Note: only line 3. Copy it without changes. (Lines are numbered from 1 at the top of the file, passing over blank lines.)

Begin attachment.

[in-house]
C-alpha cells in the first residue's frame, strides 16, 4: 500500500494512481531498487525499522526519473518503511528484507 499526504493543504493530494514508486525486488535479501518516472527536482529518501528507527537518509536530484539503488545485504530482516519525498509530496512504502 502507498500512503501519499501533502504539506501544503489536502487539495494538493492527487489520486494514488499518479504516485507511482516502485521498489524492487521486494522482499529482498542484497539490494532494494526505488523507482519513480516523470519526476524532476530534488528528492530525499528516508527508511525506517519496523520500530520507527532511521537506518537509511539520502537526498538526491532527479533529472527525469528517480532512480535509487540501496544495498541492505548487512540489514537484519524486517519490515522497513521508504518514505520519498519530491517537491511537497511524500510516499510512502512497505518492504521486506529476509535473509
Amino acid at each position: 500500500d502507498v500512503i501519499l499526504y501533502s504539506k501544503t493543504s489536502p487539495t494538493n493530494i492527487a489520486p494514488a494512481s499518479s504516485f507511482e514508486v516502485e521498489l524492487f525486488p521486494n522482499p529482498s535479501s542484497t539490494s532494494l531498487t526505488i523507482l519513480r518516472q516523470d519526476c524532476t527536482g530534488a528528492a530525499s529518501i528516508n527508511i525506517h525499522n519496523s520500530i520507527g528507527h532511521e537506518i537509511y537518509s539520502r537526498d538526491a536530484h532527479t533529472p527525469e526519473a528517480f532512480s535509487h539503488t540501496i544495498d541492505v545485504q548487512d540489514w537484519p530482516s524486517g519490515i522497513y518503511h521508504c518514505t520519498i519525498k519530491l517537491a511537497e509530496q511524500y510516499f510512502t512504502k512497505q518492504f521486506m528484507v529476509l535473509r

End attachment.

Amino acid at each position: 500500500d502507498v500512503i501519499l499526504y501533502s504539506k501544503t493543504s489536502p487539495t494538493n493530494i492527487a489520486p494514488a494512481s499518479s504516485f507511482e514508486v516502485e521498489l524492487f525486488p521486494n522482499p529482498s535479501s542484497t539490494s532494494l531498487t526505488i523507482l519513480r518516472q516523470d519526476c524532476t527536482g530534488a528528492a530525499s529518501i528516508n527508511i525506517h525499522n519496523s520500530i520507527g528507527h532511521e537506518i537509511y537518509s539520502r537526498d538526491a536530484h532527479t533529472p527525469e526519473a528517480f532512480s535509487h539503488t540501496i544495498d541492505v545485504q548487512d540489514w537484519p530482516s524486517g519490515i522497513y518503511h521508504c518514505t520519498i519525498k519530491l517537491a511537497e509530496q511524500y510516499f510512502t512504502k512497505q518492504f521486506m528484507v529476509l535473509r